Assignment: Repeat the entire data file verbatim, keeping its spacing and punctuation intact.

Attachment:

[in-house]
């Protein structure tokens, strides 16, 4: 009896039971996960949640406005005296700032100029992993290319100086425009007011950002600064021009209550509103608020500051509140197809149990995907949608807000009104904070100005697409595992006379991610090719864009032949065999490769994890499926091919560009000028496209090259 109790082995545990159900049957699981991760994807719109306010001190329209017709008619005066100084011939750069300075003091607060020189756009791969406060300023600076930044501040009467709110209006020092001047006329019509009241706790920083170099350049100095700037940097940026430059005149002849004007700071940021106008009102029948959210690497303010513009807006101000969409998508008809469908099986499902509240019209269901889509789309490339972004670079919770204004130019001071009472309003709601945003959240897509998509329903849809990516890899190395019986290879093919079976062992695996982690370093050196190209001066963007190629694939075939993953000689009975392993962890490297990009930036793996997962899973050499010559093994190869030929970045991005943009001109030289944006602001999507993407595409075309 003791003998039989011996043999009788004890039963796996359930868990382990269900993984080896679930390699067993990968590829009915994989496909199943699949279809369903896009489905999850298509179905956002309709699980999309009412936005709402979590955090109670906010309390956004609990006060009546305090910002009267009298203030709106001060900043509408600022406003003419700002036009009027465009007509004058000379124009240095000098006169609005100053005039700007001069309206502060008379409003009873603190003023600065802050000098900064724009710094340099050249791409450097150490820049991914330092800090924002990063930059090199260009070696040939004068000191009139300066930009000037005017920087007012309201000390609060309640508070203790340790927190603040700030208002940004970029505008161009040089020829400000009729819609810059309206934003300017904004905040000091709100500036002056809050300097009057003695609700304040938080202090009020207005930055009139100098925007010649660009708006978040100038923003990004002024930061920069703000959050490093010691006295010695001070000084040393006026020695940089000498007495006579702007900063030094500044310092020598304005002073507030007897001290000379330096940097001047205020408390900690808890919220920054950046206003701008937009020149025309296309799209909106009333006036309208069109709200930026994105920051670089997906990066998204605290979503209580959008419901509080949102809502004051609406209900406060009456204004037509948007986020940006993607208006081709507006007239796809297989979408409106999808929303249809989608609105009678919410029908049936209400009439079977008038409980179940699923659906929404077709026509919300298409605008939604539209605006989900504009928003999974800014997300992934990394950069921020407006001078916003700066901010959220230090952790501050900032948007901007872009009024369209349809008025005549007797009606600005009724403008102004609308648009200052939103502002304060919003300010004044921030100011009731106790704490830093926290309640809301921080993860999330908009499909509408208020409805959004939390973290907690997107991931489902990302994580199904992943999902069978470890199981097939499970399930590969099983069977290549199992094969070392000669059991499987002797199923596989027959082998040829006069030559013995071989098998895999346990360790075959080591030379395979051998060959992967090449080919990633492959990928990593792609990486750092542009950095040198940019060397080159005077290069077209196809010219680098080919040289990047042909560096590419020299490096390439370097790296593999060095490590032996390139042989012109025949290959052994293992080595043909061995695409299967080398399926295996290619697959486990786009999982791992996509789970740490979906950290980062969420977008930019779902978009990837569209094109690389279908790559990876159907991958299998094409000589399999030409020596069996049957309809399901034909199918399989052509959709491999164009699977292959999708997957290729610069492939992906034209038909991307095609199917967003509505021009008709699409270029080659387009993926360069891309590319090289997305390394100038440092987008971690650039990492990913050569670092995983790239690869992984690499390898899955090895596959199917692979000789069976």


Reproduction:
[in-house]
């Protein structure tokens, strides 16, 4: 009896039971996960949640406005005296700032100029992993290319100086425009007011950002600064021009209550509103608020500051509140197809149990995907949608807000009104904070100005697409595992006379991610090719864009032949065999490769994890499926091919560009000028496209090259 109790082995545990159900049957699981991760994807719109306010001190329209017709008619005066100084011939750069300075003091607060020189756009791969406060300023600076930044501040009467709110209006020092001047006329019509009241706790920083170099350049100095700037940097940026430059005149002849004007700071940021106008009102029948959210690497303010513009807006101000969409998508008809469908099986499902509240019209269901889509789309490339972004670079919770204004130019001071009472309003709601945003959240897509998509329903849809990516890899190395019986290879093919079976062992695996982690370093050196190209001066963007190629694939075939993953000689009975392993962890490297990009930036793996997962899973050499010559093994190869030929970045991005943009001109030289944006602001999507993407595409075309 003791003998039989011996043999009788004890039963796996359930868990382990269900993984080896679930390699067993990968590829009915994989496909199943699949279809369903896009489905999850298509179905956002309709699980999309009412936005709402979590955090109670906010309390956004609990006060009546305090910002009267009298203030709106001060900043509408600022406003003419700002036009009027465009007509004058000379124009240095000098006169609005100053005039700007001069309206502060008379409003009873603190003023600065802050000098900064724009710094340099050249791409450097150490820049991914330092800090924002990063930059090199260009070696040939004068000191009139300066930009000037005017920087007012309201000390609060309640508070203790340790927190603040700030208002940004970029505008161009040089020829400000009729819609810059309206934003300017904004905040000091709100500036002056809050300097009057003695609700304040938080202090009020207005930055009139100098925007010649660009708006978040100038923003990004002024930061920069703000959050490093010691006295010695001070000084040393006026020695940089000498007495006579702007900063030094500044310092020598304005002073507030007897001290000379330096940097001047205020408390900690808890919220920054950046206003701008937009020149025309296309799209909106009333006036309208069109709200930026994105920051670089997906990066998204605290979503209580959008419901509080949102809502004051609406209900406060009456204004037509948007986020940006993607208006081709507006007239796809297989979408409106999808929303249809989608609105009678919410029908049936209400009439079977008038409980179940699923659906929404077709026509919300298409605008939604539209605006989900504009928003999974800014997300992934990394950069921020407006001078916003700066901010959220230090952790501050900032948007901007872009009024369209349809008025005549007797009606600005009724403008102004609308648009200052939103502002304060919003300010004044921030100011009731106790704490830093926290309640809301921080993860999330908009499909509408208020409805959004939390973290907690997107991931489902990302994580199904992943999902069978470890199981097939499970399930590969099983069977290549199992094969070392000669059991499987002797199923596989027959082998040829006069030559013995071989098998895999346990360790075959080591030379395979051998060959992967090449080919990633492959990928990593792609990486750092542009950095040198940019060397080159005077290069077209196809010219680098080919040289990047042909560096590419020299490096390439370097790296593999060095490590032996390139042989012109025949290959052994293992080595043909061995695409299967080398399926295996290619697959486990786009999982791992996509789970740490979906950290980062969420977008930019779902978009990837569209094109690389279908790559990876159907991958299998094409000589399999030409020596069996049957309809399901034909199918399989052509959709491999164009699977292959999708997957290729610069492939992906034209038909991307095609199917967003509505021009008709699409270029080659387009993926360069891309590319090289997305390394100038440092987008971690650039990492990913050569670092995983790239690869992984690499390898899955090895596959199917692979000789069976």